Foreign buyers scooping up U.S. homes

Discussion in 'Media' started by hvactec, Oct 24, 2011.

  1. hvactec

    hvactec VIP Member

    Jan 17, 2010
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    New Jersey
    Hey, wealthy foreigners! Want to live in the U.S.? Buy a home here.

    International purchases of American homes are ramping up, and a new Senate bill designed to boost the ailing real-estate market would encourage globe-trotting investors to buy even more.

    The bill, co-sponsored by Charles Schumer (D-N.Y.) and Mike Lee (R.-Utah) would grant a U.S. visa to international investors who agree to spend at least $500,000 on residential real estate here.

    If passed, the legislation could add to a surge in homebuying by international purchasers over the past year or two that's already given some local U.S. markets a welcome boost.
    Growing international interest

    Foreigners spent $82 billion buying up U.S. homes in the 12 months ended in March, up 24% from a year earlier, according to the National Association of Realtors (NAR). That represents 8% of total U.S. sales

    In places like South Florida, international buyers already account for a whopping 25% of the market. California, Texas and Arizona also attract many foreign buyers, as do Hawaii and New York.

    South Florida condo sales have been surprisingly strong, said Brad Hunter, chief economist for Metrostudy, a housing analytics company. "And the majority of those sales are to South Americans and Canadians," he said.
    Your local forecast

    All that international buyer activity has been a tonic for the anemic Florida market. Housing starts were up nearly 20% in the three months ended Sept. 30, according to Metrostudy.

    In Manhattan, there's been a steady baseline of foreign condo buyers, said Jonathan Miller, CEO of Miller Samuel, a New York appraisal firm. They generally account for about 15% of investors, but in recent years, the buyer mix in New York City has shifted, he said.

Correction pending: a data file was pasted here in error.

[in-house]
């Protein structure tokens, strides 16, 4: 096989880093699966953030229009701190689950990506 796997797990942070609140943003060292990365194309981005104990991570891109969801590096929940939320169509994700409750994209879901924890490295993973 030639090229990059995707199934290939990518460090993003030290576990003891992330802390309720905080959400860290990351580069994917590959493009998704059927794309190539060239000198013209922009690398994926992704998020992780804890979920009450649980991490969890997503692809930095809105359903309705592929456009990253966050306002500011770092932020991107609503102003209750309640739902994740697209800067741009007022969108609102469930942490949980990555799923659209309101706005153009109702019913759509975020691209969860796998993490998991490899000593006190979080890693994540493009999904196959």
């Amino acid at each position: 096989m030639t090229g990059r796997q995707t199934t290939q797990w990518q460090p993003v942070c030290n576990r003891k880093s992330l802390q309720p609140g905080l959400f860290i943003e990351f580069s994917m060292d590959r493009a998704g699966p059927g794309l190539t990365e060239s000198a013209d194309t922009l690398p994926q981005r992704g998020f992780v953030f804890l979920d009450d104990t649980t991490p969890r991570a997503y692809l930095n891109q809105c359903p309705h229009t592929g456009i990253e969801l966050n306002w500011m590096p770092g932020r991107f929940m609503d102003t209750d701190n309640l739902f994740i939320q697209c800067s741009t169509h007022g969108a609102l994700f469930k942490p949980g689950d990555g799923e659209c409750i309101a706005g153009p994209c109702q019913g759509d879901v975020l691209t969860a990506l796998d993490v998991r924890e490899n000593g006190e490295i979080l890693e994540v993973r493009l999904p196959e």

When the euro was strong in the mid-2000s, buyers from Western Europe -- and particularly Ireland -- dominated.

    The Irish "economy was so strong back home -- the 'Celtic Tiger' years -- that many were flush and wanted to invest and take advantage of the spread between currencies," said Miller. "There were marketing groups that would go to Ireland and sell packages of condos here."

    Now, said Miller, the New York market now attracts more Asian and Latin American buyers than in the past.

    Wei Min Tan, a real-estate agent with Charles Rutenburg Realty who specializes in selling Manhattan real estate to Asians, said his volume has more than doubled this year.

    "I tell [buyers] it's going to be a stable investment that should go up 10% a year," he said. That's "not as much as they might get in Hong Kong or Shanghai," but there's less volatility, he said.

    Even better for homeowners, foreign sales can be very easy: The buyers are often affluent and buy more expensive homes. The median sale price of $175,000 they pay in Florida, for example, is well above the median sales price of $136,500 for all transactions.

    There's also no hassle over financing or waiting around for a mortgage lender to approve the deal: Overwhelmingly, international buyers pay cash.

    read more Foreigners are buying U.S. homes - Oct. 21, 2011

    WASHINGTON - Two U.S. senators unveiled a bill Thursday that aims to attract Canadian and Chinese tourists and encourage some foreign nationals to buy homes - and pay taxes - on U.S. soil.
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    Last edited: Oct 24, 2011

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